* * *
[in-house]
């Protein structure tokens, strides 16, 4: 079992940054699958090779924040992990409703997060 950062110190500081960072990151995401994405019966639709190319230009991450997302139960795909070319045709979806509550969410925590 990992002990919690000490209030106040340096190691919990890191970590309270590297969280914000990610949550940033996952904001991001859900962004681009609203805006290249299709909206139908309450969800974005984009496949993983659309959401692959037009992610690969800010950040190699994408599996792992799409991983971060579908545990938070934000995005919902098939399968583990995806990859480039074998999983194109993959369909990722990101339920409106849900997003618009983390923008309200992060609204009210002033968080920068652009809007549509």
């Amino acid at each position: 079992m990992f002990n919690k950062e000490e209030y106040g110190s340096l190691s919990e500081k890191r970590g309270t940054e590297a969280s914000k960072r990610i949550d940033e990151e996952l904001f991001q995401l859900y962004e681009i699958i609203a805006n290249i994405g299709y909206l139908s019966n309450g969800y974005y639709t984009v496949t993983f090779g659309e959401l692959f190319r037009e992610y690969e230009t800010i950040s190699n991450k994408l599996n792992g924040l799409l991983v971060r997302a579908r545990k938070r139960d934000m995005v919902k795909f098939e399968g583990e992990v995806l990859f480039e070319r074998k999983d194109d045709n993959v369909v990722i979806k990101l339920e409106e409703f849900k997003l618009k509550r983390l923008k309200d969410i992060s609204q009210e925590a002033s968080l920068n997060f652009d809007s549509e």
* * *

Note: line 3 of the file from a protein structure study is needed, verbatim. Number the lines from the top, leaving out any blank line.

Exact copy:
């Amino acid at each position: 079992m990992f002990n919690k950062e000490e209030y106040g110190s340096l190691s919990e500081k890191r970590g309270t940054e590297a969280s914000k960072r990610i949550d940033e990151e996952l904001f991001q995401l859900y962004e681009i699958i609203a805006n290249i994405g299709y909206l139908s019966n309450g969800y974005y639709t984009v496949t993983f090779g659309e959401l692959f190319r037009e992610y690969e230009t800010i950040s190699n991450k994408l599996n792992g924040l799409l991983v971060r997302a579908r545990k938070r139960d934000m995005v919902k795909f098939e399968g583990e992990v995806l990859f480039e070319r074998k999983d194109d045709n993959v369909v990722i979806k990101l339920e409106e409703f849900k997003l618009k509550r983390l923008k309200d969410i992060s609204q009210e925590a002033s968080l920068n997060f652009d809007s549509e």